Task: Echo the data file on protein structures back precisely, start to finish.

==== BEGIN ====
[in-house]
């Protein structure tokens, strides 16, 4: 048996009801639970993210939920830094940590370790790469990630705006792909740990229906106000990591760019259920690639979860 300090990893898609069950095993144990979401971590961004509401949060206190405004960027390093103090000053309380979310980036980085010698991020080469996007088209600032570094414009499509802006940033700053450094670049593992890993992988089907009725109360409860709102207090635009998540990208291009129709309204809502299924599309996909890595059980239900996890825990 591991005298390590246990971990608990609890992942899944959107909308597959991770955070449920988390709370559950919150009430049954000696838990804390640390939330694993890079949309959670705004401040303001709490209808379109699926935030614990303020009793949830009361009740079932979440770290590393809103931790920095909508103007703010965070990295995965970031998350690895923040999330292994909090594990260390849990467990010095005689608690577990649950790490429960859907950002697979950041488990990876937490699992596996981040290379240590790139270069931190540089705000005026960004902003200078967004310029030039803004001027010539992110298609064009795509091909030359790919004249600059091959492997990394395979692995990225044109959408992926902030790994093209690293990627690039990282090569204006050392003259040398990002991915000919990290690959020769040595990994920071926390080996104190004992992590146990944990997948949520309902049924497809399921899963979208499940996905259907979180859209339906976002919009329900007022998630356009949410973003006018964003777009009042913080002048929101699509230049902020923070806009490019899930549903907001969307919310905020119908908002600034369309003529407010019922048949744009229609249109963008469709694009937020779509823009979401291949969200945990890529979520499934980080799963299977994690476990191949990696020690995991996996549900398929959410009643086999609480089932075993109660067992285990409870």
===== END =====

[in-house]
């Protein structure tokens, strides 16, 4: 048996009801639970993210939920830094940590370790790469990630705006792909740990229906106000990591760019259920690639979860 300090990893898609069950095993144990979401971590961004509401949060206190405004960027390093103090000053309380979310980036980085010698991020080469996007088209600032570094414009499509802006940033700053450094670049593992890993992988089907009725109360409860709102207090635009998540990208291009129709309204809502299924599309996909890595059980239900996890825990 591991005298390590246990971990608990609890992942899944959107909308597959991770955070449920988390709370559950919150009430049954000696838990804390640390939330694993890079949309959670705004401040303001709490209808379109699926935030614990303020009793949830009361009740079932979440770290590393809103931790920095909508103007703010965070990295995965970031998350690895923040999330292994909090594990260390849990467990010095005689608690577990649950790490429960859907950002697979950041488990990876937490699992596996981040290379240590790139270069931190540089705000005026960004902003200078967004310029030039803004001027010539992110298609064009795509091909030359790919004249600059091959492997990394395979692995990225044109959408992926902030790994093209690293990627690039990282090569204006050392003259040398990002991915000919990290690959020769040595990994920071926390080996104190004992992590146990944990997948949520309902049924497809399921899963979208499940996905259907979180859209339906976002919009329900007022998630356009949410973003006018964003777009009042913080002048929101699509230049902020923070806009490019899930549903907001969307919310905020119908908002600034369309003529407010019922048949744009229609249109963008469709694009937020779509823009979401291949969200945990890529979520499934980080799963299977994690476990191949990696020690995991996996549900398929959410009643086999609480089932075993109660067992285990409870």